Dr. Shah shares human interest stories of cross country drives to new jobs in a 1954 Pontiac or a 1971 Plymouth Duster - both without a radio or air conditioning, as these were options not in the budget. He tells of his three year courtship, which was conducted totally by mail. The reader can feel the challenges of religion and finances that the two families had to address, which was not easy in the 1960s in India.

The author's father had an entrepreneurial spirit in India, and Dr. Shah apparently inherited it. He shares stories over a ten year period of ventures from gift shops to imported shoes. Some involved life time friends, while others unfortunately included partners who became greedy and broke the trust. Dr. Shah did not lose faith in himself or America, but continued to grow professionally. He did not want to enter the motel business as his brother-in- law did, but he did earn a commercial realtor license in North Carolina. This led to his first unintentional entry into the lodging industry, which became a life changing event.

He discusses learning about the workings of the political systems in North Carolina and how he discovered that business people can make a difference in their communities and states regardless of their place of birth.

Bharat is quite open about the mistakes he and his wife Milan made in their early days in hospitality, and how their belief in themselves combined with a focused dream gave them strength to move forward as they fine-tuned their business skills. They dabbled in apartment ownership, but recognized that working with honest partners could allow them to acquire or develop profitable hotels and achieve successes not possible in India.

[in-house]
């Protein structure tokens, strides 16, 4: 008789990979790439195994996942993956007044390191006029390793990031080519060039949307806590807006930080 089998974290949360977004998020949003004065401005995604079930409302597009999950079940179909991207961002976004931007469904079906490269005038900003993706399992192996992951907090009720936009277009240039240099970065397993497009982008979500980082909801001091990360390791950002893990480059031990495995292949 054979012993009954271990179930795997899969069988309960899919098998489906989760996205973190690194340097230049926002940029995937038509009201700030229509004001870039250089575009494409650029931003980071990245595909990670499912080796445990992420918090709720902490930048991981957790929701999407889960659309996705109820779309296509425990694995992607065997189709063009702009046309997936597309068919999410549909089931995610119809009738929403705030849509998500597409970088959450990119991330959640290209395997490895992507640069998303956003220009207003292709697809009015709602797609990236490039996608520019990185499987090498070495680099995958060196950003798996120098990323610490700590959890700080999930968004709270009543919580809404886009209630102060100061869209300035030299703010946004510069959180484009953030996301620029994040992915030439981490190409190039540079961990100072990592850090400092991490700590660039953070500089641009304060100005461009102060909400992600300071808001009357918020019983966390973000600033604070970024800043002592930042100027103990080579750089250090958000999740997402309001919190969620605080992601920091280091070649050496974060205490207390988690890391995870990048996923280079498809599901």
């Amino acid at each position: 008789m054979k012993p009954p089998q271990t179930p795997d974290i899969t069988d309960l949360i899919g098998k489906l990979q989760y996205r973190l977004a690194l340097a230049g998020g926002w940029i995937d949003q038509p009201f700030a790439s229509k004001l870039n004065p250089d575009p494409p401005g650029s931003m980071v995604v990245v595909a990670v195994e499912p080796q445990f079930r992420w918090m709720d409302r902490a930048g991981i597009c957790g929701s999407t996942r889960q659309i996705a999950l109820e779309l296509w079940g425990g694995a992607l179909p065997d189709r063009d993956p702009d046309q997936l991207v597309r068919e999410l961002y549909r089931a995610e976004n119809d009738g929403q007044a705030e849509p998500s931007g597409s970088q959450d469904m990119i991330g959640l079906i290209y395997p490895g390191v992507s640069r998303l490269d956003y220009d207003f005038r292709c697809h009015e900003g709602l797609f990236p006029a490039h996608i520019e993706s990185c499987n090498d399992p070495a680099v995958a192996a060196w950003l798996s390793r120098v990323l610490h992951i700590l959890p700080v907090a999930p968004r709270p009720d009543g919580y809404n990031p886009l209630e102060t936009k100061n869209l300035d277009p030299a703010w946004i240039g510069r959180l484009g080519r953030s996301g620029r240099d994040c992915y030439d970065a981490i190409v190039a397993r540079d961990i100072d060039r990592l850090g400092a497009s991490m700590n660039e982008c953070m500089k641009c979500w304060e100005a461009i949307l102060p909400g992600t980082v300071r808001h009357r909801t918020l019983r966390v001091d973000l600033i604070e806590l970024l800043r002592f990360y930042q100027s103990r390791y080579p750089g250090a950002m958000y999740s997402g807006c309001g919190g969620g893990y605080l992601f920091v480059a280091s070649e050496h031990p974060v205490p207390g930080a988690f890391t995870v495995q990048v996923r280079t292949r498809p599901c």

Many businesses in America are family businesses and Dr. Shah describes how his family business came to include his two sons. Today, the Noble Investment Group is an exceptional example of how to achieve this on a larger scale. There are more than two dozen photographs in the book - some of family, some of business and all contribute to the flow of the stories shared.

Bharat devotes several chapters on the value of leadership and communication. He shares the values he found in working with others as an early leader in the Asian American Hotel Owners Association (AAHOA), which was created to provide Indian hotel owners a united voice in the industry. His stories of the early days with no staff, donated office space and an uncertain future all contribute to the overall story of how many Indians sought to overcome obstacles by cooperative efforts rather than confrontation. His comments on the insights and values provided by Mike Leven (then president of Days Inns) add to the authenticity of the 25 year history of AAHOA in 2014.

There are narratives of sibling sickness and contrasting healthcare systems. Dr. Shah relates personal medical issues that he has dealt with in the last 15 years without complaining, but solely to help readers appreciate the evolution of medical care over time.

The final chapter is directed at the new generations of Indians whose families have migrated to America. He offers his insights on family, education, leadership and values to those who may or may not be involved in what became his industry.

While I did not work directly with Bharat, I have met him several times and had the opportunity to interact with him about his journey. His family's story is one of courage, of being able to adapt and of self belief.

Highly recommended!

Tags: john hogan